The Man Who Knew Too Much: Alan Turing and the Invention of the Computer (Great Discoveries)
A "skillful and literate" (New York Times Book Review) biography of the persecuted genius who helped create the modern computer.To solve one of the great mathematical problems of his day, Alan Turing proposed an imaginary computer. Then, attempting to break a Nazi code during World War II, he successfully designed and built one, thus ensuring the Allied victory. Turing became a champion of artificial intelligence, but his work was cut short. As an openly gay man at a time when homosexuality was illegal in England, he was convicted and forced to undergo a humiliating "treatment" that may have led to his suicide.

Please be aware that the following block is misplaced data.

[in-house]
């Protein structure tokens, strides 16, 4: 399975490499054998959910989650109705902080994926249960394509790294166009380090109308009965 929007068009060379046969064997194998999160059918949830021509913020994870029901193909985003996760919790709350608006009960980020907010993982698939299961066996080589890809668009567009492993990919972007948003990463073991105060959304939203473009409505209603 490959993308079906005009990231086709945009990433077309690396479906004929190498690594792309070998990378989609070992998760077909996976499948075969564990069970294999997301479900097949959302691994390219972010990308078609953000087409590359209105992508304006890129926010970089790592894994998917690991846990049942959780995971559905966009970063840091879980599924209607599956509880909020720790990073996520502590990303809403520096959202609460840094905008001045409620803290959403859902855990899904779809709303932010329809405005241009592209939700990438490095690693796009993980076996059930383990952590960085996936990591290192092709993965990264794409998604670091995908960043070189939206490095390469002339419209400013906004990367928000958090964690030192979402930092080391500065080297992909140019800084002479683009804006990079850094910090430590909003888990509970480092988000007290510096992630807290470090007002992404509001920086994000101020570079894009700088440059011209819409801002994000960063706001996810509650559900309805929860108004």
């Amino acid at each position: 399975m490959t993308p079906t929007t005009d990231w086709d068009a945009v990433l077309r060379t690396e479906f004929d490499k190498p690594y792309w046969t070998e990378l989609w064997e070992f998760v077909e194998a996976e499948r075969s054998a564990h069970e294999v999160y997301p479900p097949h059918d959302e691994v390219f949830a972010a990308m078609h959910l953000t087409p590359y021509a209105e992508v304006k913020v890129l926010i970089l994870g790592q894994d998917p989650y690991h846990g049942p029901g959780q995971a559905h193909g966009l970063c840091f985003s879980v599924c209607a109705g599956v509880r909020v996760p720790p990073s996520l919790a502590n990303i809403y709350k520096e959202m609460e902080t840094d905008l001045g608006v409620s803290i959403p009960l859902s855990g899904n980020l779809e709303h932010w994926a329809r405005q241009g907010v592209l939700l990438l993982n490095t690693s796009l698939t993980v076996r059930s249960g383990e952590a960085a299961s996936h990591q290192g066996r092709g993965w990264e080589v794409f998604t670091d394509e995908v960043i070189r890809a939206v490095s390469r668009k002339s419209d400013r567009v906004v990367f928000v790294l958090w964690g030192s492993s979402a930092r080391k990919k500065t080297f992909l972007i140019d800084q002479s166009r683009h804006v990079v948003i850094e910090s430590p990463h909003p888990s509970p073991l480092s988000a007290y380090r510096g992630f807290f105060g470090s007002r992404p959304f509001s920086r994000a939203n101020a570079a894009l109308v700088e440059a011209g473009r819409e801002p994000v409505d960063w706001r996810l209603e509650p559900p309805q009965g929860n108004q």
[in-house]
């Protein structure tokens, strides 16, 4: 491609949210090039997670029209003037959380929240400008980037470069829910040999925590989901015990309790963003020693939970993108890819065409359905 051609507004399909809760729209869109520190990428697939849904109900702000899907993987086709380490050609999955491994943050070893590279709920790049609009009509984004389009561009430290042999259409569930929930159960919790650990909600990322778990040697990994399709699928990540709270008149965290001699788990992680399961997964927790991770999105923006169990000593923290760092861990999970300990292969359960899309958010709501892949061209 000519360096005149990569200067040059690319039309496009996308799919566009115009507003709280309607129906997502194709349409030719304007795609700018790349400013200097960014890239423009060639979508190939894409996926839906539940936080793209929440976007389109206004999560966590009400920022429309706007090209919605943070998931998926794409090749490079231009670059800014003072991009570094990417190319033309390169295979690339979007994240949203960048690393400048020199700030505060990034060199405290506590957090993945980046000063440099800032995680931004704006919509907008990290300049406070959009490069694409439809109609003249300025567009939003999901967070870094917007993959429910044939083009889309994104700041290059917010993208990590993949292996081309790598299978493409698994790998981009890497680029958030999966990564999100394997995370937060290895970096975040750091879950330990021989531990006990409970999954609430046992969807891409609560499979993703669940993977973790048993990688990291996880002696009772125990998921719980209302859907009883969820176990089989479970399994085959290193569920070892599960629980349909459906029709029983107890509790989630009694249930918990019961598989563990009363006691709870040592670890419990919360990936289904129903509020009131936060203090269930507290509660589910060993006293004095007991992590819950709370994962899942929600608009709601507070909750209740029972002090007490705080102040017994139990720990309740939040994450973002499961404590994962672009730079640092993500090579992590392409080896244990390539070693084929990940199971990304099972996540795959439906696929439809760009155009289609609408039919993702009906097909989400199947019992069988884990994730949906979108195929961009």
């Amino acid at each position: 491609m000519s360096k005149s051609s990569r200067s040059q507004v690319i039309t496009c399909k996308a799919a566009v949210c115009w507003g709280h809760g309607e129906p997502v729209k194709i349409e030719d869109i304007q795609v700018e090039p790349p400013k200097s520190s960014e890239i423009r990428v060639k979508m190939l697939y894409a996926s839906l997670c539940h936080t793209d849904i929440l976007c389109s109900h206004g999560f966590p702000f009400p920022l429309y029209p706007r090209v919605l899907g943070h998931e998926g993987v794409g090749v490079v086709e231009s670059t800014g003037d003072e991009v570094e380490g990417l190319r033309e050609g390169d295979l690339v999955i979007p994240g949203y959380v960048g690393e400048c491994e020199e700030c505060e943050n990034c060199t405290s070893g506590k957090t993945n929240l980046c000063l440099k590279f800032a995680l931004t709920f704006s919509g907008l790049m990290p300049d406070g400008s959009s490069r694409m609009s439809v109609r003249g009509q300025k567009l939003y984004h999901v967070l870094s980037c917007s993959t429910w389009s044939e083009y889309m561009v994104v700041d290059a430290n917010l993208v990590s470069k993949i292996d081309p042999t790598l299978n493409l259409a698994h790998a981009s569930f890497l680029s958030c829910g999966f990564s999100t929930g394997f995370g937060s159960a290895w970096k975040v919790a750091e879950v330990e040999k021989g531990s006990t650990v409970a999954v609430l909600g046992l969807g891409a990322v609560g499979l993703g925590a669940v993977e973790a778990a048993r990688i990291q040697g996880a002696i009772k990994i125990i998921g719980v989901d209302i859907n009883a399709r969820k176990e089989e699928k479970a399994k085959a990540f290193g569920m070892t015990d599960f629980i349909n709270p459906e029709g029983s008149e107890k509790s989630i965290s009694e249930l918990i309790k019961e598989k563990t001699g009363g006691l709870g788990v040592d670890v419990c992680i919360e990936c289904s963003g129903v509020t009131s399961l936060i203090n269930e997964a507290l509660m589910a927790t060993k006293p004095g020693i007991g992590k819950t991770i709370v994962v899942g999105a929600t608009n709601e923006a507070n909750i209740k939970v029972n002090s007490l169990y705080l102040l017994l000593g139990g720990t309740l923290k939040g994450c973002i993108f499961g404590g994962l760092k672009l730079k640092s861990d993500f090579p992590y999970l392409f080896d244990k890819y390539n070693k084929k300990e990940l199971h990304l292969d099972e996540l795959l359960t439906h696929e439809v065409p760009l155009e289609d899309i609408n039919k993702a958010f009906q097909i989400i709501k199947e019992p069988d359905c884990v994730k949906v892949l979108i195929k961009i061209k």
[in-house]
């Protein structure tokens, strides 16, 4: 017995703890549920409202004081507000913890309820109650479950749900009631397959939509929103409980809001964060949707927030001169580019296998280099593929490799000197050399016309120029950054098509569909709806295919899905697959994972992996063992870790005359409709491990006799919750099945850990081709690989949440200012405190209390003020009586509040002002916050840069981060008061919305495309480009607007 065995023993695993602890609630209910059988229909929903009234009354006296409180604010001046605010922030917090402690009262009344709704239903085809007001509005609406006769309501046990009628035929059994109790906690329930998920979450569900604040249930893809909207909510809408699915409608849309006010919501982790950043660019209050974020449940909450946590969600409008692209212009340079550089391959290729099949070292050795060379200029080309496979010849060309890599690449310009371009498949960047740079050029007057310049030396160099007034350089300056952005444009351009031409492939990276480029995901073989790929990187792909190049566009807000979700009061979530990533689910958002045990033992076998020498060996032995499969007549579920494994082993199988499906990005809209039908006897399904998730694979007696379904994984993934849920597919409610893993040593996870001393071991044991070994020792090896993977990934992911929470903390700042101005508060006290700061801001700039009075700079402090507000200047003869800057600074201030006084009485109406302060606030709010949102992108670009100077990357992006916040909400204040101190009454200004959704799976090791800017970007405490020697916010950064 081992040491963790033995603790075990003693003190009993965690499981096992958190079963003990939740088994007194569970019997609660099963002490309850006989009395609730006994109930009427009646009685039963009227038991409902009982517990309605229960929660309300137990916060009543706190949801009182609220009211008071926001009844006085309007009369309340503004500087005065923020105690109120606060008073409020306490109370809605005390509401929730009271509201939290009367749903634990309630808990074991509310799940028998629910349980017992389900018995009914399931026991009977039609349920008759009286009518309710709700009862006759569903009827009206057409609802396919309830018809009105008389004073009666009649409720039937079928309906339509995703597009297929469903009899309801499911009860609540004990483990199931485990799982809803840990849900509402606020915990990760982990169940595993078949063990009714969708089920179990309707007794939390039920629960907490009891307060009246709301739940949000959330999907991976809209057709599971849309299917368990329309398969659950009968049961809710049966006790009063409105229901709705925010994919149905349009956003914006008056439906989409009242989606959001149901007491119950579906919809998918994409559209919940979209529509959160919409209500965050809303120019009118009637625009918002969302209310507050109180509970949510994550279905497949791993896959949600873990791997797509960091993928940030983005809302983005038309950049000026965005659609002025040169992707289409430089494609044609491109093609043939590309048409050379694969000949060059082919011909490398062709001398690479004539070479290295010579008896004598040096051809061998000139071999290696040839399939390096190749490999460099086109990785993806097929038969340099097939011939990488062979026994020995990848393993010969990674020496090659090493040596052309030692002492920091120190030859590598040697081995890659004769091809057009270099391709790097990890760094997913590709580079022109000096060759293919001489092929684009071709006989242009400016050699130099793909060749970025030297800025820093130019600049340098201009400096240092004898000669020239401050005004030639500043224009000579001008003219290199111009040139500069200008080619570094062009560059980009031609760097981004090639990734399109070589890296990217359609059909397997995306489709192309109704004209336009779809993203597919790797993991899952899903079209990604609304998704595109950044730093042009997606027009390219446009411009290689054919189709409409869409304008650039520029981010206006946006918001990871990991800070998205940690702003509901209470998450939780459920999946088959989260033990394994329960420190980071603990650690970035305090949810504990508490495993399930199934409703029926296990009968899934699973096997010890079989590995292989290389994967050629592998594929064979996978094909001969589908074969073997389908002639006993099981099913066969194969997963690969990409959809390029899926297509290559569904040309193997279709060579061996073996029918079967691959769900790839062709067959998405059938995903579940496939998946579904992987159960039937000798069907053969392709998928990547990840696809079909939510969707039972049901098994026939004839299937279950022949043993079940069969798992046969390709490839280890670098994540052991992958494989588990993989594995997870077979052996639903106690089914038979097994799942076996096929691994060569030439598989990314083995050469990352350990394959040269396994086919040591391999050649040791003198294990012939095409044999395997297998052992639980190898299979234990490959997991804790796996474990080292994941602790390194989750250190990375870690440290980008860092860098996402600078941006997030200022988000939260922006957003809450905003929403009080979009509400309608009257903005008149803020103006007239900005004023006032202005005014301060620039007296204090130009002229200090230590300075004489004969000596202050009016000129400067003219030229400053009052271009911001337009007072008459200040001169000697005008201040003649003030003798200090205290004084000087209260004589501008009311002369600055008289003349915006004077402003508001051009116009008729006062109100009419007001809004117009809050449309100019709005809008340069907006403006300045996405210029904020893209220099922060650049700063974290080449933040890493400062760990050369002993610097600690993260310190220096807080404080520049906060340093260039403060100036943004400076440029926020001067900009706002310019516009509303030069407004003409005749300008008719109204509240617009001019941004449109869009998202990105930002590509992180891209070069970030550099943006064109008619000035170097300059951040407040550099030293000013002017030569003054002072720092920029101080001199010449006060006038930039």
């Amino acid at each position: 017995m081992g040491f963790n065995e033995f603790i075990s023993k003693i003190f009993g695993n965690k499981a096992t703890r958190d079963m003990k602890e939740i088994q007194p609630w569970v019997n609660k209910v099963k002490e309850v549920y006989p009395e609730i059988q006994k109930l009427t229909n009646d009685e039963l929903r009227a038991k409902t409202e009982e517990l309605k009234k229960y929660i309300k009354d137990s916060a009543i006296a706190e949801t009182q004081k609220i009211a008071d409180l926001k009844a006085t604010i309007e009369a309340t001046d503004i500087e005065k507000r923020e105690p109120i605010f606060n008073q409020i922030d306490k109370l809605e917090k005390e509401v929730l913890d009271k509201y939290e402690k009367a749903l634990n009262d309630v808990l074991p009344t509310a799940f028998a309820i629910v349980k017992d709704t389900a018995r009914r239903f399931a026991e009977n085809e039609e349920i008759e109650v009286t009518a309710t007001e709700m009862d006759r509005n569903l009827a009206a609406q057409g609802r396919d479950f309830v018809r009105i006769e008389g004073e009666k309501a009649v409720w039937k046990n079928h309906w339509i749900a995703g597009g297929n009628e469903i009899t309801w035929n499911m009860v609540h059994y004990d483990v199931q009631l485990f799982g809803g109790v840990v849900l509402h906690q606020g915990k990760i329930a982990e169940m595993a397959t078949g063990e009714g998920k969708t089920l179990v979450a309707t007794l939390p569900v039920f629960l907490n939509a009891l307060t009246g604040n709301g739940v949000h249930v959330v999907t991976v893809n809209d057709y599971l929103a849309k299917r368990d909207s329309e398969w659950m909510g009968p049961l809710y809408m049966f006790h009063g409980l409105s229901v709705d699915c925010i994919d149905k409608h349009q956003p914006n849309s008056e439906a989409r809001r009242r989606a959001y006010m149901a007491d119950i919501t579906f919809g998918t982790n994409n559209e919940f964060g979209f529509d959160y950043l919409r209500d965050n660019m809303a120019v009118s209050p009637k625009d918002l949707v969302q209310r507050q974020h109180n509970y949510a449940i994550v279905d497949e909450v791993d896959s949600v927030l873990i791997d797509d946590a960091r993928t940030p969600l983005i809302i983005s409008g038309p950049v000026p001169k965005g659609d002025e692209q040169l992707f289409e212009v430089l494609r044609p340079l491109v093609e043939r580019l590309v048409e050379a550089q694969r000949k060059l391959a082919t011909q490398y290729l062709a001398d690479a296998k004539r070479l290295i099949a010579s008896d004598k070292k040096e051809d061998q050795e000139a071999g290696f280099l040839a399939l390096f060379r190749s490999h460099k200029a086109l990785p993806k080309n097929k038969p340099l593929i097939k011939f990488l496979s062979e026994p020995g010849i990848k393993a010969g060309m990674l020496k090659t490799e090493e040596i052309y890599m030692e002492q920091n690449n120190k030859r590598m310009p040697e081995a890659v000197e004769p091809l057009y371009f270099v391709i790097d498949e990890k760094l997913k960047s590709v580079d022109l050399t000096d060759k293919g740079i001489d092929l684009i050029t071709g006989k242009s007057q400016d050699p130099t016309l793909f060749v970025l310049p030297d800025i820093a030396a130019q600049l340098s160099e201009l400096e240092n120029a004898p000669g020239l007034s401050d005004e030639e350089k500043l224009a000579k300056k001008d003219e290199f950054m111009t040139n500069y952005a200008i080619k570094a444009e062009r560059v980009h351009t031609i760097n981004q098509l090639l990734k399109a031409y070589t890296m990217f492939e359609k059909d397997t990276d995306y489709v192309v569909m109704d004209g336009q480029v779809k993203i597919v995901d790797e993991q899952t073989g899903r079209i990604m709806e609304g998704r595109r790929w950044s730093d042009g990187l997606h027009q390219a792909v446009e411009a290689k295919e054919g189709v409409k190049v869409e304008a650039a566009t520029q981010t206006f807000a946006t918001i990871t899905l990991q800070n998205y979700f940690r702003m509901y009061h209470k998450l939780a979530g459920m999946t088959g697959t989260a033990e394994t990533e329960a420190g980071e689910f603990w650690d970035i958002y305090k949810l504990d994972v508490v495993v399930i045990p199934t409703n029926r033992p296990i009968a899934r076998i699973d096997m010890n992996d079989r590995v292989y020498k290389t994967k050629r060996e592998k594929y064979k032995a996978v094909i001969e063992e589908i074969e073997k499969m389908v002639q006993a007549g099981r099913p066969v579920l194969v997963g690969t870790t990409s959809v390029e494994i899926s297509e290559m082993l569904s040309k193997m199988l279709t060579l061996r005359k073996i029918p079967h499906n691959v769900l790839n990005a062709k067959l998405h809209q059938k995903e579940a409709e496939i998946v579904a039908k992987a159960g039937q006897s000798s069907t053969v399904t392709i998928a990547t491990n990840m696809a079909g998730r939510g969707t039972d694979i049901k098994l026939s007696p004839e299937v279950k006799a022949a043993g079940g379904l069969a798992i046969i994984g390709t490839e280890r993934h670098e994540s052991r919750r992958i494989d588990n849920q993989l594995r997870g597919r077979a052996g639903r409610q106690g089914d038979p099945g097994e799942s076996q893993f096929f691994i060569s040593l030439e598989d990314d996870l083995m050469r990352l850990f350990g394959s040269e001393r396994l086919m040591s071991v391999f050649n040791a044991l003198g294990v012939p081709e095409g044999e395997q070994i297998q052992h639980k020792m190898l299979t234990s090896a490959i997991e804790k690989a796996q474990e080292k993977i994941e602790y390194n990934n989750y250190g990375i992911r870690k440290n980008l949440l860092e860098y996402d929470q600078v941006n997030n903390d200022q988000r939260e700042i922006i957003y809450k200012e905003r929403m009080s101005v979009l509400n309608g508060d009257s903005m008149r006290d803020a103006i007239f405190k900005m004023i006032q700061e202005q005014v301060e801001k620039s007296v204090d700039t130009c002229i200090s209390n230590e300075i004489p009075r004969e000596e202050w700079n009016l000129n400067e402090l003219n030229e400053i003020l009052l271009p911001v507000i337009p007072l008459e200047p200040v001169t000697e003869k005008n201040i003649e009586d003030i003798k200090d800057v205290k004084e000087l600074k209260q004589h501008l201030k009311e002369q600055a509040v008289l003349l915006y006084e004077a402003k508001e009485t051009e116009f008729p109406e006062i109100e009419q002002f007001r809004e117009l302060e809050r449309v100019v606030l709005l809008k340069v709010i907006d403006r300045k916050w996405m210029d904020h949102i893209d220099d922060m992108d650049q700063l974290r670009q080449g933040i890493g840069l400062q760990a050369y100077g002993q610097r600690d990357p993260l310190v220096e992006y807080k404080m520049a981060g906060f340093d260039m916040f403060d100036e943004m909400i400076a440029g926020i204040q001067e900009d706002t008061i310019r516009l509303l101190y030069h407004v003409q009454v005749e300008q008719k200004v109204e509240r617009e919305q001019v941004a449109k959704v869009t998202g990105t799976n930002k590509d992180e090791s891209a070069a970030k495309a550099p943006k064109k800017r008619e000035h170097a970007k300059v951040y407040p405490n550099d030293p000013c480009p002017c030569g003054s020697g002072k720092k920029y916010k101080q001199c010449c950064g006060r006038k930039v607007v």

With a novelist's sensitivity, David Leavitt portrays Turing in all his humanity—his eccentricities, his brilliance, his fatal candor—and elegantly explains his work and its implications.
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Review: The Man Who Knew Too Much: Alan Turing and the Invention of the Computer (Great Discoveries)User Review - Seth Kramer - Goodreads
As a gay computer scientist and mathematician I have to agree with several reviewers. I feel the author has overemphasized Turing's homosexuality. Lots of conjecture about his feelings that is ... Read full review
Review: The Man Who Knew Too Much: Alan Turing and the Invention of the Computer (Great Discoveries)User Review - Steph Post - Goodreads
There was a little too much information about mathematical theory and logic in this biography for me, but someone who is interested in those details about Turing's work will certainly appreciate that ... Read full review